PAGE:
If you’ve spent anytime at all online recently you’ve likely read about the growth of something called “Real Estate 2.0”. In general, this refers to the gradual move toward the web but, more specifically, to websites where rich information takes the lead with the sales focus either muted or eliminated. Or at least that’s what it once meant – Redfin in Seattle since has purchased the trademark.
The 2.0 is meant to indicate this wave of real estate blogs and AVMs is the second major revision of the real estate sales model. (If anything, the first major revision in real estate took place with the introduction of buyers’ agency, so we’re well beyond 2.0.)
There is a certain conceit built in to the label – an unspoken theme that those who fail to catch this wave will drown in the wide ocean. This, of course, is somewhat ridiculous in its face.
Don’t get me wrong. My entire business plan has been built on technology and driving prospective buyers and sellers through the Internet. Blogging has become an increasing part of my efforts – call it Real Estate Farming 2.0.
But blogging is not an exact science. What may work for one person may not work for the next. And technology only will take someone so far.
As I’ve argued in the past, real estate often is a beauty contest with agents being chosen for their marketing photo, their ad in the movie theater, their cute dog. (Which is why I hired the beagle to look pretty.) Explaining our value as individual agents is easy enough, but the explanations often fall on the deaf ears of a public willing to help out their nephew who just got his license and hasn’t been inside any house other than his own.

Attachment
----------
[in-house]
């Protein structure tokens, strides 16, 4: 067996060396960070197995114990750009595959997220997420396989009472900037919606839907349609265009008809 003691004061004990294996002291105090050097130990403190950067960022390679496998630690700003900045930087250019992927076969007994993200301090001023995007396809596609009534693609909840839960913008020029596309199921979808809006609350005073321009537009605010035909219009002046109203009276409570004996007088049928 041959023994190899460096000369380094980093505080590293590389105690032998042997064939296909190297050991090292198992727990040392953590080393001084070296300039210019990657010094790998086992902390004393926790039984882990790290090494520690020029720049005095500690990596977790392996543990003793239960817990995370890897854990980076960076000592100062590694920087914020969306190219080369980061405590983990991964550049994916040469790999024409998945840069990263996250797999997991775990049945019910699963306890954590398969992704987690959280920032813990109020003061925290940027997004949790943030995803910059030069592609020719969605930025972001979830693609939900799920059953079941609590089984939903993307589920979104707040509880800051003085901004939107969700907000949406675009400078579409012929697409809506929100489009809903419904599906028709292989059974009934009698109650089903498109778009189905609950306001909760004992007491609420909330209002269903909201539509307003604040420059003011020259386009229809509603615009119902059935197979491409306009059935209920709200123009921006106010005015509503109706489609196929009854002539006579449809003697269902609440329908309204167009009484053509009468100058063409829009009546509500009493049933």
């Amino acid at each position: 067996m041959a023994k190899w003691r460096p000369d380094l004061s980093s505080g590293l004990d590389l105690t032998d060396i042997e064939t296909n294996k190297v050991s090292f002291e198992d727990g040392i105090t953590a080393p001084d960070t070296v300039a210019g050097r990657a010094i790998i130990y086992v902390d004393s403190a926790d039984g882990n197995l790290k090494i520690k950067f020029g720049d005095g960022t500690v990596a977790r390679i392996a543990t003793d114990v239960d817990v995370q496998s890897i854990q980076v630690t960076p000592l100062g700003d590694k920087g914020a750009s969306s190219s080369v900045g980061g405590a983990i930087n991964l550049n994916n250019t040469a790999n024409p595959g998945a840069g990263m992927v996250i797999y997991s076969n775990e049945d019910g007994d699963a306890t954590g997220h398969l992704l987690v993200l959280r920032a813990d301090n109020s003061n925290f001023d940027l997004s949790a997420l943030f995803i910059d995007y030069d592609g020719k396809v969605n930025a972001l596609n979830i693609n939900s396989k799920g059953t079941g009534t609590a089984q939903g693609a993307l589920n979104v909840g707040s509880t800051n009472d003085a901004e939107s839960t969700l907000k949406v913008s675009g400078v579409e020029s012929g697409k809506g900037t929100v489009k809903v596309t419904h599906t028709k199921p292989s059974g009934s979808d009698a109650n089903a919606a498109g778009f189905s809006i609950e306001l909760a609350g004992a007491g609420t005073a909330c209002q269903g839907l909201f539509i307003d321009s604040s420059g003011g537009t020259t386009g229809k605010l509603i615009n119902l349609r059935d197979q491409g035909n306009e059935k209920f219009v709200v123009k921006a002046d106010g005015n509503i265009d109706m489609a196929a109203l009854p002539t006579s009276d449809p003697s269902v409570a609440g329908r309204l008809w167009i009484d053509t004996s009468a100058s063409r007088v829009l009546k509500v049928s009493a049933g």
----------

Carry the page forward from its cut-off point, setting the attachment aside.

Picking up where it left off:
One of the sidelights of the RE2.0 discussion is the notion of disintermediation, that with enough information available to the general public, there will be no need for real estate agents just as there seemingly is no need for travel agents in the current age. This notion largely is bunk and even those companies who trivialize an agent’s value still are in the business of writing contracts for homes and helping buyers with their purchase.
Never underestimate the importance of the human element. Twice in the last week I’ve received calls from folks trying to find a local golf clubhouse. Wednesday was the Legends at Arrowhead Ranch. Today was the Arrowhead Country Club. (Google “Arrowhead Ranch Golf” and you’ll see why.)
The web caused these folks to call, albeit for reasons I never anticipated when I started my Arrowhead Ranch website. But what happens in the future, if anything does happen, isn’t going to be a function of technology. It will be a function of this real estate agent for a few moments becoming the neighborhood tour guide.
Maybe nothing will happen … or maybe when it comes time for these folks to choose an agent to help them find a home over here, they’ll remember there was someone willing to take the time to guide them to their tee time.
Mixing long-tail searches with intense personal service – call it Real Estate 3.0.